|Released||Aug 01st, 1994|
|Director||James Lane-Donal Jones|
|Cast||Lisa Comshaw, Marcia Gray, Ken Stevens, Frank Gray, Jeff Harrison, Candi Fleeman, Edwin Coffin, Greg Bullock, Jennifer Peace, Ron Jeremy|
|Critical Rating||Not Yet Rated|
If nothing else Housewife From Hell serves as an able exercise for present and past XXX performer spotting. You never know who's going to be walking through the door in this sexy and generous walloping of black humor.
Ron Jeremy plays a police detective who's as persistent and coyly intrusive as Colombo in his investigation of an "accident" scene involving a dead housewife and a live hairdryer. The bereaved husband is John Scully (Greg Bullock), a man locked in a middle-class warp. Scully works for a boss who wastes more money in a single day than he earns in a month, and his past tense wife Melissa (Lisa Comshaw) is an unkept woman who's culinary skills are better known for their crimes against humanity. Scully ends it all by tossing an appliance in Melissa's bath water (to collect the insurance) which, when added to the sum he's already embezzled from his boss, amounts to sizable largesse for his planned evacuation to Tahiti.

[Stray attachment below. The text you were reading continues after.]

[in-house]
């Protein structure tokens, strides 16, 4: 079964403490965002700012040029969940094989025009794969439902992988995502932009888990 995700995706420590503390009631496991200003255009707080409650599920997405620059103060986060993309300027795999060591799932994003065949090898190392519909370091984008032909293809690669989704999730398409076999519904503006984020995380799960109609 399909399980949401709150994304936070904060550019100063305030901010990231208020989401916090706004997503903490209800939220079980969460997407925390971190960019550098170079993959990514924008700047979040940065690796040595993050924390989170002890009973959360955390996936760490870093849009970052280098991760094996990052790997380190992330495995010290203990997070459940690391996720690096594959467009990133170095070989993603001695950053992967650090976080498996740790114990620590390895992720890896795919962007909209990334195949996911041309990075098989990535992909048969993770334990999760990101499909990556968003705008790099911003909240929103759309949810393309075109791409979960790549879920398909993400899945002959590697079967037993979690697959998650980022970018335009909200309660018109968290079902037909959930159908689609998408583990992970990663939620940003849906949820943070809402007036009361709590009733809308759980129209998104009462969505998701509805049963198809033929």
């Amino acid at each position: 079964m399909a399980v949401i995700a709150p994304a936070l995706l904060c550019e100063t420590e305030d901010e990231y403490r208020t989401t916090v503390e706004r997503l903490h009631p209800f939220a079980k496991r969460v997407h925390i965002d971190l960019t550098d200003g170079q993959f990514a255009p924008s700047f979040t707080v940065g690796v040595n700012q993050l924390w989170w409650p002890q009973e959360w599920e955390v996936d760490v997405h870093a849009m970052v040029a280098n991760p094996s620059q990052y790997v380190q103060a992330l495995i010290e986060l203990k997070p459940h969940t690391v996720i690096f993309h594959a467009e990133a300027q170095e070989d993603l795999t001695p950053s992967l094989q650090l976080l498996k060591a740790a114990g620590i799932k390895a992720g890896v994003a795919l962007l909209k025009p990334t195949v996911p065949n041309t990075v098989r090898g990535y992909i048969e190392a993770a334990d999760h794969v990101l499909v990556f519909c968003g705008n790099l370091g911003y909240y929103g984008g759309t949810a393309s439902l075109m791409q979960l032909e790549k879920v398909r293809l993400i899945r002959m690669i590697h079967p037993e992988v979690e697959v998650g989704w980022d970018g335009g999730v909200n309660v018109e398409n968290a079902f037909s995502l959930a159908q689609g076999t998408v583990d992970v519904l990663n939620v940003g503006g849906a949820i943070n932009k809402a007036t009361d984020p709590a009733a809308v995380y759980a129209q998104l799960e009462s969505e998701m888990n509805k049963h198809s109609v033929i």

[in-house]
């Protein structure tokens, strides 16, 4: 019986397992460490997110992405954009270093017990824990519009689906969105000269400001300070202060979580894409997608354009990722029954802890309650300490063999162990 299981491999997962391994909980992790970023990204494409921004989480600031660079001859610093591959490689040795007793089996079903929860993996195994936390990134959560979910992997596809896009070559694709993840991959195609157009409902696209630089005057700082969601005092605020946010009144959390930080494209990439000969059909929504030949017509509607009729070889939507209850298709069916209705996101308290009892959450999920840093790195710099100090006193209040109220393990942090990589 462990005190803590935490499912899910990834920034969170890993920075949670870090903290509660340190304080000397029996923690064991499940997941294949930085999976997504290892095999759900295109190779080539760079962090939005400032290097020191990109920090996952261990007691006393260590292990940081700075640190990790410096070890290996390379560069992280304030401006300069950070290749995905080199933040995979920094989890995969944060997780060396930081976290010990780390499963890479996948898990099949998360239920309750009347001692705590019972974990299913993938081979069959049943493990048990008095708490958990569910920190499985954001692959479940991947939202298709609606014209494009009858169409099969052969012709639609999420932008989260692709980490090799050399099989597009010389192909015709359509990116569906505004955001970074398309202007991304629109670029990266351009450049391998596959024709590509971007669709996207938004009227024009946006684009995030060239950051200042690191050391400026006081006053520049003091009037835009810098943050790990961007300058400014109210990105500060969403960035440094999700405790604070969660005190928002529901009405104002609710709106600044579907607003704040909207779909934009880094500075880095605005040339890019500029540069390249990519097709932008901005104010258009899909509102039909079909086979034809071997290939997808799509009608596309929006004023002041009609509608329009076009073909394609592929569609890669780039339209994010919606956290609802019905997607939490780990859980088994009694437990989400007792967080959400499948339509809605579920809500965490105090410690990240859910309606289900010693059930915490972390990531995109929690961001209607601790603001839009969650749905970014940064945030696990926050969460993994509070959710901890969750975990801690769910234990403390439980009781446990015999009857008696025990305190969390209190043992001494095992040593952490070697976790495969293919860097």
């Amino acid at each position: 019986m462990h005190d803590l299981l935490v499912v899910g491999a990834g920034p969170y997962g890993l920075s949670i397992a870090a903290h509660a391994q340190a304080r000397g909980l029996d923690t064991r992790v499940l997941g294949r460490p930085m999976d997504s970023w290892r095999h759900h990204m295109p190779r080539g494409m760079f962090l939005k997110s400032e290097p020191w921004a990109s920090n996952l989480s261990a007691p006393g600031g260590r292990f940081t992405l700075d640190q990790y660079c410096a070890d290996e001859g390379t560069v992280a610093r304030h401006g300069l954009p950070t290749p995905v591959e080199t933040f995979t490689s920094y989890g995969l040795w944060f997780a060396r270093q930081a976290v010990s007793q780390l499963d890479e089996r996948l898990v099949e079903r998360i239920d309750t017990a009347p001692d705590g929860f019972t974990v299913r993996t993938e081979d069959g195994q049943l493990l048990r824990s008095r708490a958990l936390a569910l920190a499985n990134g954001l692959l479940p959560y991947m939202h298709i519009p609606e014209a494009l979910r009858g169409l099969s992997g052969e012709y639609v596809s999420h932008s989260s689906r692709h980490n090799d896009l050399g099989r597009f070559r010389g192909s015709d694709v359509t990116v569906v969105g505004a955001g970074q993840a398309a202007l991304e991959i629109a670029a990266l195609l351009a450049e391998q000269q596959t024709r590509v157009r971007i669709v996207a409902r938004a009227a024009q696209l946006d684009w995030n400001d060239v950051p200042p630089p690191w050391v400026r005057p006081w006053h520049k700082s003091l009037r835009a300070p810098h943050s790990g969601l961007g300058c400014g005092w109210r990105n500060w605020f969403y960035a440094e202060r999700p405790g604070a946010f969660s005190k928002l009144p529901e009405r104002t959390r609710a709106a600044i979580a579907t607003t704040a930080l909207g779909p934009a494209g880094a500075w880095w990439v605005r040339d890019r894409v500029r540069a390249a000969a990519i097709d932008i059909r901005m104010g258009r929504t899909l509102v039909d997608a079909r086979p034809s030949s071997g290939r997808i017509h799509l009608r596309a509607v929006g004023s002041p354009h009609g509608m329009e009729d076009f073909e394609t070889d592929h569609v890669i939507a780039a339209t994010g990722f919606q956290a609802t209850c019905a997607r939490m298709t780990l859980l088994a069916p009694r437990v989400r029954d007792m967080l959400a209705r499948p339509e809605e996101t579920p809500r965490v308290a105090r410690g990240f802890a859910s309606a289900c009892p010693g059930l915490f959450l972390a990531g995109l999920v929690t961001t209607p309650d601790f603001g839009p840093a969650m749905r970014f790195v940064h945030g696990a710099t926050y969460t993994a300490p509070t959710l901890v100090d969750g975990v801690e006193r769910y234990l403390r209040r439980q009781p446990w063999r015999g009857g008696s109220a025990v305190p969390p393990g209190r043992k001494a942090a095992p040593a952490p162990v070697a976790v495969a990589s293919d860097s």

Enter a multitude of complications not the least of which is Scully's dim bulb next door neighbor Jacqueline St. Clair who's got the hots for him, not that Scully can keep it in his trousers for any length of mourning, anyway. The more complex issues at large here, however, are the fact that Melissa's ghost now haunts the house and Scully's conscience, and Scully's once solid alibi gets shakier by the minute, thanks to inebriated buddy. This, together, with Jeremy's nettle-some presence, and past wrongs coming back to square up with Scully, triggers an amusing seven-gun, French farce finale.
Shanna McCullough and Devonshire, together with Jacqueline, are fairly prominent players in this bright, sustained, lip-smacking little comedy; but a hawk-eye will spot Lisa Lipps and other adult film personalities, too.
High on the bare bod index, Housewife From Hell is a lovable little joy ride into the inferno.